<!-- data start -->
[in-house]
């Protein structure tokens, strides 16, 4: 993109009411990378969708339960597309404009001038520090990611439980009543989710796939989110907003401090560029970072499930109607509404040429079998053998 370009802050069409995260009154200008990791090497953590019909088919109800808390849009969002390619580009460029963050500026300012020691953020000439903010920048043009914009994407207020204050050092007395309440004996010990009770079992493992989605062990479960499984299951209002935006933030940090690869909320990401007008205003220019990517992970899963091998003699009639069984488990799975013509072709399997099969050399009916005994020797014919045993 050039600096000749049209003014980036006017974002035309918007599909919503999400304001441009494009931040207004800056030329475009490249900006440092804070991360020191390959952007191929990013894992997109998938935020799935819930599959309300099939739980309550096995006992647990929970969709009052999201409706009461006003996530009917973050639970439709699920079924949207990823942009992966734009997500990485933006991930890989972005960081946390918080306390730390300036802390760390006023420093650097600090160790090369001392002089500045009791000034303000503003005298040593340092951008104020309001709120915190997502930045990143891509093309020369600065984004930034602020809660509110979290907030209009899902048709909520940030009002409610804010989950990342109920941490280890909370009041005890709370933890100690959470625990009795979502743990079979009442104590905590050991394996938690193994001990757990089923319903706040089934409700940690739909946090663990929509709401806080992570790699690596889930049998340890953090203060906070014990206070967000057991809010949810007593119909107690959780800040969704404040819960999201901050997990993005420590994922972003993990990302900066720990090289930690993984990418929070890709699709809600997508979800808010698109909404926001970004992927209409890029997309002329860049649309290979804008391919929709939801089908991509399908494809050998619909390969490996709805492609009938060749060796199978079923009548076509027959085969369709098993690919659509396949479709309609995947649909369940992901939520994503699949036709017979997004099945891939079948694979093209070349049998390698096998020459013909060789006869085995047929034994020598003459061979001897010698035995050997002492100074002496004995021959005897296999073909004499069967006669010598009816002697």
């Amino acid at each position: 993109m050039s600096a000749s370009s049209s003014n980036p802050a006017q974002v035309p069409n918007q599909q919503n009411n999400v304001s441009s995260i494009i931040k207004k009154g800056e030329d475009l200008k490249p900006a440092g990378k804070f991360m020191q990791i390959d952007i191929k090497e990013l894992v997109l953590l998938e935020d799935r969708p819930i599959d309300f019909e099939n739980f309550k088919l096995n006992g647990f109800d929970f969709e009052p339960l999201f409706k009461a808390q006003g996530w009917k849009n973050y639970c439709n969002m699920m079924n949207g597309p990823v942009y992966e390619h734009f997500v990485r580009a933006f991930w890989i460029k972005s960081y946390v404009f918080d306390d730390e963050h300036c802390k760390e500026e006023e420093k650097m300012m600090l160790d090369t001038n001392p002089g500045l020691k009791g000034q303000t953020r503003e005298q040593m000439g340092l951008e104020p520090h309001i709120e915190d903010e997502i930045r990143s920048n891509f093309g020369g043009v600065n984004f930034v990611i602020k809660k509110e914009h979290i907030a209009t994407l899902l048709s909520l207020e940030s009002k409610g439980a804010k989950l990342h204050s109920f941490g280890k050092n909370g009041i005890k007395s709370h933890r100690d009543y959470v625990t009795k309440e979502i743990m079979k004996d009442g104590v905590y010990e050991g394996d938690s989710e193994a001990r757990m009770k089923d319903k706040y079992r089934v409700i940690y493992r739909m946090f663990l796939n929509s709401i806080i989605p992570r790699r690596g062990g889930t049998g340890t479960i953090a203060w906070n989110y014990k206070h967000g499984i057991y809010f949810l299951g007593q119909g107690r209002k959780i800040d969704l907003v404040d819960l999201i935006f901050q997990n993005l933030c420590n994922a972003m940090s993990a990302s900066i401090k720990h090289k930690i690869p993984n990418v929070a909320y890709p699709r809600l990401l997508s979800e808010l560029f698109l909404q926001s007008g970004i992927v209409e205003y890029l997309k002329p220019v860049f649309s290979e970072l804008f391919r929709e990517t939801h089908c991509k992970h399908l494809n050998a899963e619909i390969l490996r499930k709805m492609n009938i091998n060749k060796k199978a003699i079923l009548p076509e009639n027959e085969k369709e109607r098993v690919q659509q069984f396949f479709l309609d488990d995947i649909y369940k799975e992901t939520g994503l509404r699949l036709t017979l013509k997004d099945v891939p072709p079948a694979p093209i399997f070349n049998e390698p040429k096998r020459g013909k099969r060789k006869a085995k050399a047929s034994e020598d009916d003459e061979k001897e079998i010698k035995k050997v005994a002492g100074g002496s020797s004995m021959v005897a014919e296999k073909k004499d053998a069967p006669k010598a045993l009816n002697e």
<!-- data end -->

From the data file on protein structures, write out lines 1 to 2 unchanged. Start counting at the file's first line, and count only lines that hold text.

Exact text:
[in-house]
């Protein structure tokens, strides 16, 4: 993109009411990378969708339960597309404009001038520090990611439980009543989710796939989110907003401090560029970072499930109607509404040429079998053998 370009802050069409995260009154200008990791090497953590019909088919109800808390849009969002390619580009460029963050500026300012020691953020000439903010920048043009914009994407207020204050050092007395309440004996010990009770079992493992989605062990479960499984299951209002935006933030940090690869909320990401007008205003220019990517992970899963091998003699009639069984488990799975013509072709399997099969050399009916005994020797014919045993 050039600096000749049209003014980036006017974002035309918007599909919503999400304001441009494009931040207004800056030329475009490249900006440092804070991360020191390959952007191929990013894992997109998938935020799935819930599959309300099939739980309550096995006992647990929970969709009052999201409706009461006003996530009917973050639970439709699920079924949207990823942009992966734009997500990485933006991930890989972005960081946390918080306390730390300036802390760390006023420093650097600090160790090369001392002089500045009791000034303000503003005298040593340092951008104020309001709120915190997502930045990143891509093309020369600065984004930034602020809660509110979290907030209009899902048709909520940030009002409610804010989950990342109920941490280890909370009041005890709370933890100690959470625990009795979502743990079979009442104590905590050991394996938690193994001990757990089923319903706040089934409700940690739909946090663990929509709401806080992570790699690596889930049998340890953090203060906070014990206070967000057991809010949810007593119909107690959780800040969704404040819960999201901050997990993005420590994922972003993990990302900066720990090289930690993984990418929070890709699709809600997508979800808010698109909404926001970004992927209409890029997309002329860049649309290979804008391919929709939801089908991509399908494809050998619909390969490996709805492609009938060749060796199978079923009548076509027959085969369709098993690919659509396949479709309609995947649909369940992901939520994503699949036709017979997004099945891939079948694979093209070349049998390698096998020459013909060789006869085995047929034994020598003459061979001897010698035995050997002492100074002496004995021959005897296999073909004499069967006669010598009816002697």